The term Religion describes a wide range of social practices that are often characterized by belief in supernatural beings, a spiritual life, and/or a particular order of the universe. It is sometimes a subject of philosophical work, but most often it is the object of study of sociologists and historians.
Philosophy of religion involves all the major areas of philosophy: metaphysics, epistemology, value theory (including moral theory and applied ethics), and more. It is a field of study that includes all the world’s religions, as well as some other traditions that do not fit into one of the four Abrahamic faiths of Judaism, Christianity, Islam, and Hinduism.
A variety of ways to define religion exist, and the scholarly community has debated how to approach this question for centuries. Some scholars have favored polythetic or “family resemblance” approaches, which treat the various things called religions as social genuses that share a number of different characteristics to varying degrees. Others have opted for functional definitions, which treat the notion of religion as a particular type of human phenomenon that is both intensive and comprehensive in its mode of valuation.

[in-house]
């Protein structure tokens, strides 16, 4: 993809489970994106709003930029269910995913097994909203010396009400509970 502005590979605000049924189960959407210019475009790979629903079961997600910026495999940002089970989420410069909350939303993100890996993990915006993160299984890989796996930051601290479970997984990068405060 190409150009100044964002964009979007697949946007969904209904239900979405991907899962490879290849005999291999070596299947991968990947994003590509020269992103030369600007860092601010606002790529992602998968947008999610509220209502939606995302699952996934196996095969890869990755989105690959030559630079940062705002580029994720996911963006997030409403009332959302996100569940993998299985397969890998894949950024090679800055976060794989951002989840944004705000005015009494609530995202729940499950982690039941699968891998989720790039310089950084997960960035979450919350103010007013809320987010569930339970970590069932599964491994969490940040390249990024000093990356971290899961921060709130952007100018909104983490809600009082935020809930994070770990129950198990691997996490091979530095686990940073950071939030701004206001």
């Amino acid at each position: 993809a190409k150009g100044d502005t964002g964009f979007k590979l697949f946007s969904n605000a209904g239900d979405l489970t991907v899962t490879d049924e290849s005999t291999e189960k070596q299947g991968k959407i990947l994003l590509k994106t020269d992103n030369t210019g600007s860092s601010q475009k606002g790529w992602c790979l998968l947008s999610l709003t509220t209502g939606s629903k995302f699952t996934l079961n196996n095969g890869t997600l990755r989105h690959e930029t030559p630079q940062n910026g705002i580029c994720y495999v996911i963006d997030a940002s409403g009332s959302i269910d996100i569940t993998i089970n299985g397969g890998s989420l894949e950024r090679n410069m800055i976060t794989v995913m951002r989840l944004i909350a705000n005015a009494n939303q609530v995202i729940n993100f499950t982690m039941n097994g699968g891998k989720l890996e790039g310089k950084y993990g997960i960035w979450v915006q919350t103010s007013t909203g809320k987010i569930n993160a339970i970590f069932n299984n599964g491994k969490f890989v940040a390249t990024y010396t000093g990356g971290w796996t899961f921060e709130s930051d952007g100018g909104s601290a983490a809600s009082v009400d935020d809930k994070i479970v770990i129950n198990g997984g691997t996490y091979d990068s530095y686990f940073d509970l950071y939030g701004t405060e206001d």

Some anthropologists have argued that the concept of Religion emerged from humankind’s becoming self-aware and realizing that they would eventually die, prompting them to create Spirituality as a way to cope with these realizations. Others have suggested that it is a natural human response to the fear of death, and that it serves to answer questions that science cannot, such as the meaning of life and what happens after death.